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Mortgage Market in Review – July 11, 2016

Market Comment

Mortgage bond prices finished the week near unchanged amid considerable volatility. Rates improved early in the week as fallout from the BREXIT vote continued to reverberate across the globe which resulted in flight to safety buying of U.S. debt instruments. Factory orders fell 1% versus the expected 0.9% decline. The trade deficit was $41.14B versus the expected $40B. Most of the gains were reversed late in the week tied to employment data. June ADP employment report rose 172K versus the expected 152K increase. Weekly jobless claims were 254K versus the expected 270K. The employment report was mixed. The headline figure showed unemployment @ 4.9% versus the expected 4.8%. However, the payrolls component was a stronger than expected +287K versus +185K. Mortgage interest rates finished the week near unchanged.

LOOKING AHEAD

Economic
Indicator
Release
Date & Time
Consensus
Estimate

Analysis
Treasury Auctions Begin Tuesday, July 12,
1:15 pm, et
None Important. 3Y Notes on Tuesday, 10Y Notes on Wednesday, and 30Y Notes on Thursday.
Fed “Beige Book” Wednesday, July 13,
2:00 pm, et
None Important. This Fed report details current economic conditions across the US. Signs of weakness may lead to lower rates.
Weekly Jobless Claims Thursday, July 14,
8:30 am, et
260K Important. An indication of employment. Higher claims may result in lower rates.
Producer Price Index Thursday, July 14,
8:30 am, et
Up 0.3%,
Core up 0.1%
Important. An indication of inflationary pressures at the producer level. Lower figures may lead to lower rates.
Retail Sales Friday, July 15,
8:30 am, et
Up 0.4% Important. A measure of consumer demand. A smaller than expected increase may lead to lower mortgage rates.
Consumer Price Index Friday, July 15,
8:30 am, et
Up 0.3%,
Core up 0.2%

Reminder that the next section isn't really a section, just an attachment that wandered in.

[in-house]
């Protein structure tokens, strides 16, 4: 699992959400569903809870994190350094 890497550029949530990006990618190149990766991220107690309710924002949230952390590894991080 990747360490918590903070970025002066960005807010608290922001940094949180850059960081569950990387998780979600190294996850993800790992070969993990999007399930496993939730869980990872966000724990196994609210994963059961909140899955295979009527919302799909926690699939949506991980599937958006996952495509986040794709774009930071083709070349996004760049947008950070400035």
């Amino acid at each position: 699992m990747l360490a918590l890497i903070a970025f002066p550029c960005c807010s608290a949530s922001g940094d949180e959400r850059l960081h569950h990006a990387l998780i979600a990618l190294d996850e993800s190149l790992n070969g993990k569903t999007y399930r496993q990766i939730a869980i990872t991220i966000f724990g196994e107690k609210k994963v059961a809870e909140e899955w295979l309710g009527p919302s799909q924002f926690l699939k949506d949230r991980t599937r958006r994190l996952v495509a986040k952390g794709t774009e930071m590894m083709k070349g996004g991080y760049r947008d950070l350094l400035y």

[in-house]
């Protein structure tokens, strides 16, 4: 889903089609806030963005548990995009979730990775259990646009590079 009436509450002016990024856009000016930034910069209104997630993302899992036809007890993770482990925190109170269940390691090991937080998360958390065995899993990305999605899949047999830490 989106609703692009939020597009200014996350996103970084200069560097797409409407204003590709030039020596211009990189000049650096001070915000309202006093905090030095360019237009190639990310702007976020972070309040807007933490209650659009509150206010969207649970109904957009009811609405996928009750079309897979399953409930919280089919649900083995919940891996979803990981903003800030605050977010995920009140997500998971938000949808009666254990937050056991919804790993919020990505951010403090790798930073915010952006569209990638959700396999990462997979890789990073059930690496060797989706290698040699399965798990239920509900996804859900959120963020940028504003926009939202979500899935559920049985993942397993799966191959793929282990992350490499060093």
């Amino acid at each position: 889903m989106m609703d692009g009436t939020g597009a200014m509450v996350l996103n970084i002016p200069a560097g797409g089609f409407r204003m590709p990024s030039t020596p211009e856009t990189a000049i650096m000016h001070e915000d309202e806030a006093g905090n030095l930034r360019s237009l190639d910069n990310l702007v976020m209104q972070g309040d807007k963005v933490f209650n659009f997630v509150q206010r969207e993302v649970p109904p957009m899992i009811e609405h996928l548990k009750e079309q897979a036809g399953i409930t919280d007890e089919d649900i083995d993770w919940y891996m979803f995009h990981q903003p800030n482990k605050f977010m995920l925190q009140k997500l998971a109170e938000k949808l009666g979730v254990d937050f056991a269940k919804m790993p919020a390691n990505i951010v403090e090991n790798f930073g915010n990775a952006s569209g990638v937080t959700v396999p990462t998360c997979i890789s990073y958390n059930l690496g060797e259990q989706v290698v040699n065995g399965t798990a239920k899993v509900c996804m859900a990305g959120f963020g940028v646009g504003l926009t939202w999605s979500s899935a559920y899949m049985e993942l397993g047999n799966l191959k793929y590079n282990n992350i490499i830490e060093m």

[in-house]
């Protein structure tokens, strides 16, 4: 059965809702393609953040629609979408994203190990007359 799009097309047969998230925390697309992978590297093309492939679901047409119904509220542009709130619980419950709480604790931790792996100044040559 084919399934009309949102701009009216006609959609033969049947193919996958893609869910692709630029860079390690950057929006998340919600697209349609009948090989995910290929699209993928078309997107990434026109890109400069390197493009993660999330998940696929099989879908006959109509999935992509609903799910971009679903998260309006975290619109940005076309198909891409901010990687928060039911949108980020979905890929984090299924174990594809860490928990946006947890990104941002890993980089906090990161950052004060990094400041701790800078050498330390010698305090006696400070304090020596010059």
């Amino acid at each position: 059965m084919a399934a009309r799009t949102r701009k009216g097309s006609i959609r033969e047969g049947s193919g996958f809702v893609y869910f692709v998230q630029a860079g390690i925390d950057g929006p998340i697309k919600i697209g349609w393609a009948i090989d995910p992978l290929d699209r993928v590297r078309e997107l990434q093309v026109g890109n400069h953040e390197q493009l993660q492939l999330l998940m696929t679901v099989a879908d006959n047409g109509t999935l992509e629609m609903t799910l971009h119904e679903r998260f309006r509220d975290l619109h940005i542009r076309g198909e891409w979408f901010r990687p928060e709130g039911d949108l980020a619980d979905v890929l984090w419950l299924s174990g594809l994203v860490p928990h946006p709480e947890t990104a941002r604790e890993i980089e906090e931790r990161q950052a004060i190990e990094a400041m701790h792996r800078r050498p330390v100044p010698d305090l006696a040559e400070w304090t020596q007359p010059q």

Important. A measure of inflation at the consumer level. Lower than expected increases may lead to lower rates.
Industrial Production Friday, July 15,
9:15 am, et
Down 0.3% Important. A measure of manufacturing sector strength. A lower than expected increase may lead to lower rates.
Capacity Utilization Friday, July 15,
9:15 am, et
75% Important. A figure above 85% is viewed as inflationary. Weaker figure may lead to lower rates.
U of Michigan Consumer Sentiment Friday, July 15,
10:00 am, et
94.2 Important. An indication of consumers’ willingness to spend. Weakness may lead to lower mortgage rates.

More ECB QE

The European Central Bank is in a difficult position with the BREXIT developments. They spent 81.5B euros on quantitative easing in June and hold over a trillion euros of debt. The challenge now is that over 50% of sovereign bonds yield under 0%. The ECB initially indicated there would be no QE changes over the summer but now are faced with huge uncertainty as the BREXIT proceeds.

The good news for U.S. borrowers is the signal that the global economic recovery is still wobbly. Flight to safety buying of U.S. debt instruments such as mortgage bonds continued into the first portion of July. This caused prices to rise and rates to fall. Now is a great time to take advantage of the historically favorable rates.